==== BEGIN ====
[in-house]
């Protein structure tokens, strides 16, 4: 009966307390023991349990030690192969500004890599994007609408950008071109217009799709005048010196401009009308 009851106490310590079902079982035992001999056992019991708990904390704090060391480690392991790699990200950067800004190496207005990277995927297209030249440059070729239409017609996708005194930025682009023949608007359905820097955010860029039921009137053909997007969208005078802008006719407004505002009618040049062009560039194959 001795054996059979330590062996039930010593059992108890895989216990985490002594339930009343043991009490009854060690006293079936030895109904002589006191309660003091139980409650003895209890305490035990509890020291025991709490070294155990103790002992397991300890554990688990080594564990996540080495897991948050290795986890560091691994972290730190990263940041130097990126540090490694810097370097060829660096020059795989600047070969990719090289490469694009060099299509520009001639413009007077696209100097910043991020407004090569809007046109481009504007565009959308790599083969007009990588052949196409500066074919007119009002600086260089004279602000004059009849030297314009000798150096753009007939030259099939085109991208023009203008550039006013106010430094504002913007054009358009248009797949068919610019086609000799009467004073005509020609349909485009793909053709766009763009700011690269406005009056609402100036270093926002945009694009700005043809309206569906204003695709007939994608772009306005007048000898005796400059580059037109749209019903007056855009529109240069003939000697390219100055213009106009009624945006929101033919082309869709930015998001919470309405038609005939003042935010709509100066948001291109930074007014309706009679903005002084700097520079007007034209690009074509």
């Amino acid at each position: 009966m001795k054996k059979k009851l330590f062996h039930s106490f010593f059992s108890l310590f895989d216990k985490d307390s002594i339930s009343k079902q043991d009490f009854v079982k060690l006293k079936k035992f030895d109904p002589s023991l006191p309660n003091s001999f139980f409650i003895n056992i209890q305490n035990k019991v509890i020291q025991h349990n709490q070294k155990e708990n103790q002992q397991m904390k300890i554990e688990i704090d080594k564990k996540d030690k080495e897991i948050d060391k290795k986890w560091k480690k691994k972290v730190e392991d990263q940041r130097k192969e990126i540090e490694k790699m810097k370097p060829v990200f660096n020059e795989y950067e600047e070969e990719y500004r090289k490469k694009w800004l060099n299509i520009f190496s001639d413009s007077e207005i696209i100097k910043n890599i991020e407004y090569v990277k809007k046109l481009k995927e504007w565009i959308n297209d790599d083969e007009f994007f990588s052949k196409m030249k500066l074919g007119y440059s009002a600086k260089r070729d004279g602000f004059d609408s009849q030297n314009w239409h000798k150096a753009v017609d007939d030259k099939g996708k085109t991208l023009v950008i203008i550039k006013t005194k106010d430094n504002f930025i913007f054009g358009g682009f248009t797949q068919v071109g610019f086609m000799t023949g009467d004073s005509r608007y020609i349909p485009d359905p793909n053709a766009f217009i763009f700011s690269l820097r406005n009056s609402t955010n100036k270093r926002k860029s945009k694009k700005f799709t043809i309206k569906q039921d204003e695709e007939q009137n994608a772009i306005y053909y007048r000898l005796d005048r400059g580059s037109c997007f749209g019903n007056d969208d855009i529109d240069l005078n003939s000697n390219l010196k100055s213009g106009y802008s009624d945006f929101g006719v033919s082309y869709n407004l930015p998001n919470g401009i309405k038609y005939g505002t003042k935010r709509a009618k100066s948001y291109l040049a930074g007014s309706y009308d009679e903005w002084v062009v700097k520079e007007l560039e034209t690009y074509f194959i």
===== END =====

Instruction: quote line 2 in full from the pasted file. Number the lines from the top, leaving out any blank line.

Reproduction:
């Protein structure tokens, strides 16, 4: 009966307390023991349990030690192969500004890599994007609408950008071109217009799709005048010196401009009308 009851106490310590079902079982035992001999056992019991708990904390704090060391480690392991790699990200950067800004190496207005990277995927297209030249440059070729239409017609996708005194930025682009023949608007359905820097955010860029039921009137053909997007969208005078802008006719407004505002009618040049062009560039194959 001795054996059979330590062996039930010593059992108890895989216990985490002594339930009343043991009490009854060690006293079936030895109904002589006191309660003091139980409650003895209890305490035990509890020291025991709490070294155990103790002992397991300890554990688990080594564990996540080495897991948050290795986890560091691994972290730190990263940041130097990126540090490694810097370097060829660096020059795989600047070969990719090289490469694009060099299509520009001639413009007077696209100097910043991020407004090569809007046109481009504007565009959308790599083969007009990588052949196409500066074919007119009002600086260089004279602000004059009849030297314009000798150096753009007939030259099939085109991208023009203008550039006013106010430094504002913007054009358009248009797949068919610019086609000799009467004073005509020609349909485009793909053709766009763009700011690269406005009056609402100036270093926002945009694009700005043809309206569906204003695709007939994608772009306005007048000898005796400059580059037109749209019903007056855009529109240069003939000697390219100055213009106009009624945006929101033919082309869709930015998001919470309405038609005939003042935010709509100066948001291109930074007014309706009679903005002084700097520079007007034209690009074509």